A list of things we’ve learned

Ciaran just insisted, in a charming way, that I go and write a damn blog post.

“Even just a list of things we’ve learned,” he said plaintively.

That’s a tough ask for me, because I’m not very good at learning stuff.

I mean I am good at it, if an authoritative, interesting person tells me what I need to know, preferably with the assistance of books and visual aids. A situation otherwise known as school, I believe.

But learning from personal experience? Oh, that’s hard.

But just for him, because he asked so nicely, I’m going to make a big effort.

So what have we learned from a year of not having a car?

  • Contrary to my own expectations, it was actually harder not having a car in the summer months. I thought it would be tough on cold wet winter mornings, when I had to get up in the dark, wrangle a protesting toddler into her pantechnicon and push her to preschool in driving sleet. Don’t get me wrong, that stuff wasn’t exactly fun. But I’m pretty stoical when it comes to stomping around in unpleasant weather.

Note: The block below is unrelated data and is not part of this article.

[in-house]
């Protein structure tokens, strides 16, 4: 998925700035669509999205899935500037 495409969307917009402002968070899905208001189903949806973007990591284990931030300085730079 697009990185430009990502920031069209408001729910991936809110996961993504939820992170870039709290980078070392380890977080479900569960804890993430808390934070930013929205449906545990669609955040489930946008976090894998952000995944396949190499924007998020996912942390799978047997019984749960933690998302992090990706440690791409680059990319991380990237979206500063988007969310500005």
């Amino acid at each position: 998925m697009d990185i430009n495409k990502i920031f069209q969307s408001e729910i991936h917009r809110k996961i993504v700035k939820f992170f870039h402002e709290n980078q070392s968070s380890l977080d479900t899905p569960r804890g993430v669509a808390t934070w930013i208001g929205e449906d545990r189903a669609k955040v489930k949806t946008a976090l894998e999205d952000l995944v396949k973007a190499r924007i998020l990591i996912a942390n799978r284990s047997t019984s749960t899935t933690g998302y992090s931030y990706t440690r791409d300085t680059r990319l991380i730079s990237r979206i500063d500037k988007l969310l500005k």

• What was more of a bummer was when the weather got all nice and we wanted to go to the beach for a swim/go camping on the weekend/go for a picnic on the peninsula on a sunny Saturday and we couldn’t, because we didn’t have a car.
  • Even though you save money not having a car, who knows where that money goes? In hindsight, we should have been inspired by the quit smoking exercise, taken the money we would have spent on petrol every week and put it in a high interest savings account/sock under the mattress instead. We didn’t. Oh well!